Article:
The daily battle for justice

July 16, 1999

Universities must spend every day on the frontline of the fight for social equality, argues Brenda Gourley.

London has reportedly overtaken Durban as the city with the largest population of Indians outside of India. Do the demographics of English institutions reflect that? Do they compare themselves with the demographics of London or the United Kingdom, or the world?

Few universities need give no thought to affirmative action of some sort. As the world becomes more and more cosmopolitan (whether by tides of refugees or just the movement of people seeking a better life), the demographics of the population the institution seeks to serve should be represented in its own demographics.

Which demographics to use as a benchmark has been the subject of heated debate in my institution, and I imagine it would be the same in any but the most homogeneous society, if there are any left.

The University of Natal declares itself to be an "equal opportunity, affirmative action" university, and it has all sorts of policies and procedures to ensure that the slogan is not just words. This is all very well when there is no competition for places at the university. But when competition is strong,there are those who believe they have been wrongly deprived of a university place because their paper credentials look better than an affirmative-action candidate. They feel so strongly that they are ready to take the matter to court - and they regularly do.

During South Africa's recent elections, a political party chose to champion the case of a student, an Indian, who in spite of impressive matriculation results, did not gain entry to a faculty where there is a large pressure for places and where the need for affirmative action is very strong. Party leaders picketed outside the university gates and full-page advertisements in the newspapers declared the party's intention to "fight back" (its election slogan). Its explanation for why the student was not admitted was simply "because she is an Indian".

The radio and other media gave prime-time coverage, but the case is sub judice: if I took on the media, I would be in contempt of court. Lawyers advised me not to prejudice the case when it eventually came to court and warned me that I ran the risk of a jail sentence. On the other hand, the university was being attacked in a very public way as being racist, and it is my job to protect the institution's reputation.

Some organisations regarded the matter as one of free speech and what university would not defend that? It is difficult to give the general public an informed view of the matter when one is bound by the sub judice rule. At the same time the public should be informed as to how the university came to find itself in this situation. Needless to say, we did respond in the general terms that govern my writing of this article.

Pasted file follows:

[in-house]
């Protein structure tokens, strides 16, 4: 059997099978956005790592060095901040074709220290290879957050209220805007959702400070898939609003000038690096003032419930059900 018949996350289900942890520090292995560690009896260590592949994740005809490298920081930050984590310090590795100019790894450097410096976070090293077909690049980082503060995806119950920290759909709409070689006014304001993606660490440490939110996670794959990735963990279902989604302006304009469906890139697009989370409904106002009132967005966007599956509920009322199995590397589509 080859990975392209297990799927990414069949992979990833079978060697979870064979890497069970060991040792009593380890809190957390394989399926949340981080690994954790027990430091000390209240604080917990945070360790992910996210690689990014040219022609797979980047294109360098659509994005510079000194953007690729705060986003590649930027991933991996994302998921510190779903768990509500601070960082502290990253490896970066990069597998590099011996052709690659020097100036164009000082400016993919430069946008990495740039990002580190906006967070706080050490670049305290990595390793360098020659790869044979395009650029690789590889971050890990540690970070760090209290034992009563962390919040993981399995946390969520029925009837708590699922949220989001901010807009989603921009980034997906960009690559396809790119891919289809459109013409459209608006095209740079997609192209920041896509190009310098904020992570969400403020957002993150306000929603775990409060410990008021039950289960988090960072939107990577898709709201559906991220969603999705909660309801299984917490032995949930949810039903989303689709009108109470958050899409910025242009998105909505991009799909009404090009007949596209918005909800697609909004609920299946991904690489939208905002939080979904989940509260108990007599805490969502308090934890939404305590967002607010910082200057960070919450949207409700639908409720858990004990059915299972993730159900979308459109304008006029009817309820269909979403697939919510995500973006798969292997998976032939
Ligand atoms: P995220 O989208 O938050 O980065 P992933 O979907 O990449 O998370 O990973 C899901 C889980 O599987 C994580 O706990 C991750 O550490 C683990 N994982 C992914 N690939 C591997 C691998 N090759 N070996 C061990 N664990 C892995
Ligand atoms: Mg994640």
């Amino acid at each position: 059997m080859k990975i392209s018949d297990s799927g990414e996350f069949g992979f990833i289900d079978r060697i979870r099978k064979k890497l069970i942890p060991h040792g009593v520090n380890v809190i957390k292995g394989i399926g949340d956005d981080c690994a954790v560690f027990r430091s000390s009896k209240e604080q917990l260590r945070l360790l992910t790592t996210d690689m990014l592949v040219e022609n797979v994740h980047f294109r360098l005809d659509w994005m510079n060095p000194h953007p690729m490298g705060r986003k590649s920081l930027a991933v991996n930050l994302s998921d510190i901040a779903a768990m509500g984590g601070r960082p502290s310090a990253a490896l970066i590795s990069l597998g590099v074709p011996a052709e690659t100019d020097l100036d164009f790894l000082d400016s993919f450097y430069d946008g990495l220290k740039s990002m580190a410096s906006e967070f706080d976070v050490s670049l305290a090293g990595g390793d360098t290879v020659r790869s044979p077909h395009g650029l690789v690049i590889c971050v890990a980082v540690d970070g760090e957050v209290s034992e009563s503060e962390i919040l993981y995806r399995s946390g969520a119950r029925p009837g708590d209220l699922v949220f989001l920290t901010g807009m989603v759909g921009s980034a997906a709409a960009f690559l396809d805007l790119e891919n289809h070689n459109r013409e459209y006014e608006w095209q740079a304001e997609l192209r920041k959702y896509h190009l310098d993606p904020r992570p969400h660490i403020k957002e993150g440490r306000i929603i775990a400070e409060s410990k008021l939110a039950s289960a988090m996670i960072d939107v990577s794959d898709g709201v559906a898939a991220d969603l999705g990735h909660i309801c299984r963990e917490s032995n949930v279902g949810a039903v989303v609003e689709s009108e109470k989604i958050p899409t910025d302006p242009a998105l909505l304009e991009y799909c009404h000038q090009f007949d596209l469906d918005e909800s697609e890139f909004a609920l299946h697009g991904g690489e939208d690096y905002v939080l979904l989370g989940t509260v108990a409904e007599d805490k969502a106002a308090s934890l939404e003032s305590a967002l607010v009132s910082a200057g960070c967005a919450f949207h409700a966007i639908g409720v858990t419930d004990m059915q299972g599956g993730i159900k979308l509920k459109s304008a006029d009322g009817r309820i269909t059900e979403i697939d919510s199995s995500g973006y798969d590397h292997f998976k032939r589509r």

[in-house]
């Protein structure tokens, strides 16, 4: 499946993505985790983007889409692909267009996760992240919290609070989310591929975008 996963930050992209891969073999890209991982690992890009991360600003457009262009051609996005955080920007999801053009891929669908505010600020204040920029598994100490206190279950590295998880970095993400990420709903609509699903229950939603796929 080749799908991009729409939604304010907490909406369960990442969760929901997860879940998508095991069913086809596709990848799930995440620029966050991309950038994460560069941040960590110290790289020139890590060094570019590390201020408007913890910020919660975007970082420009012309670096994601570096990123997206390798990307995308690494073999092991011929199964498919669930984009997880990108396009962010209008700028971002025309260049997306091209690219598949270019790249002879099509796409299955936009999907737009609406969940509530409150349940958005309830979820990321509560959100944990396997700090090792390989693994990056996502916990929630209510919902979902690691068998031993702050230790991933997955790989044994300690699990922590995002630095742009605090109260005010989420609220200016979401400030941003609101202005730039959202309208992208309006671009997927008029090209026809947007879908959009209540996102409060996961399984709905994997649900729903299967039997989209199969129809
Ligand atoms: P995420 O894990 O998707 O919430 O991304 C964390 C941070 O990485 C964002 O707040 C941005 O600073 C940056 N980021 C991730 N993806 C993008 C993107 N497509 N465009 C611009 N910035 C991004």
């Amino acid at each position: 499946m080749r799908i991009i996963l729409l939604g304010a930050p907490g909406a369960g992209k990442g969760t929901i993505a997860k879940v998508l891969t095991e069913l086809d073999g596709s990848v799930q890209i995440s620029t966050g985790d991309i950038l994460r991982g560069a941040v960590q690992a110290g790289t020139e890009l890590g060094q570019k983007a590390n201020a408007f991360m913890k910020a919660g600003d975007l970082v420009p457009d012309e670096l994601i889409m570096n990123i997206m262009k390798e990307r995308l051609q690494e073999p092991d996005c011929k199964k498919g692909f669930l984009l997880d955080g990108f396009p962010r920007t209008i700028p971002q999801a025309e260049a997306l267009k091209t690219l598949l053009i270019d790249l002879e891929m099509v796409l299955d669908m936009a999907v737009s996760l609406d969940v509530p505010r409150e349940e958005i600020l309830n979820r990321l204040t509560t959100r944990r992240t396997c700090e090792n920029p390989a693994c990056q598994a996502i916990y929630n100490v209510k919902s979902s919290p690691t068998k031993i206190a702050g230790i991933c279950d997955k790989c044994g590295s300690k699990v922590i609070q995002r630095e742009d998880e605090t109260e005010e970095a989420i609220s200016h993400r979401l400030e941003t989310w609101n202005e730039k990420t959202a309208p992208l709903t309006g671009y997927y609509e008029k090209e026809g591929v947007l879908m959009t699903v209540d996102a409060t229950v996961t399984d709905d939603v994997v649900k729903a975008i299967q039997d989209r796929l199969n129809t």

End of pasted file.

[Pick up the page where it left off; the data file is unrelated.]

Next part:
For a very long time, Natal was the only South African university where black people could study medicine. From its establishment in 1951 until the early 1990s, the medical school was open only to black students (black African, Indian and coloured) and it has had to find ways of bringing them in from highly unsatisfactory schooling systems. How bizarre now to be accused of racism. How bizarre that the party for which Helen Suzman fought so long and so valiantly should be the party to exploit the fissure along which our society is always threatening to fracture - the issue of race.

The university makes no apology for its commitment to produce more African graduates from all of its faculties. Until graduates nationwide reflect demographic realities, we will practise affirmative action, with the support of the constitution.

Natal's senate (and indeed the senates of other universities) has instituted a range of alternative access programmes: a science foundation programme, an engineering bridging project, and an economics and management access scheme, to name but a few.

They have done this precisely because, given the wide disparities in education background, creative ways have to be found of identifying and nurturing students who have the potential to succeed at university. Considerable success has been achieved as is attested by the many well-qualified African graduates who started their university careers via these programmes.

While school or matriculation results provide an initial pointer, they are of themselves not an entirely reliable basis for selection. Wherever practicable, particularly where competition for places is strong, other selection tools must be applied. Career aptitude is obviously a key factor. The competition for places in our clinical psychology programme, for example, is intense.

In addition to scrutinising academic results, the school of psychology goes to considerable lengths to establish that those who are selected have the personal attributes required of good clinical psychologists.

Some argue that "equal opportunity" is not capable of being put into practice as a policy at the same time as "affirmative action". We would argue that people cannot be given an equal opportunity unless there is affirmative action. This is clearly endorsed by the South African constitution, which states: "To promote the achievement of equality, legislative and other measures designed to protect or advance persons, or categories of persons, disadvantaged by unfair discrimination may be taken." The university is doing just that.

Universities elsewhere in the world are failing in their duty to promote social justice if they too are not battling, on a day-to-day basis, with the imperatives buried in the rubric of "affirmative action" and "equal opportunity" - and they should not require an edict from government authorities to do so.

Brenda Gourley is vice-chancellor of the University of Natal, Durban.

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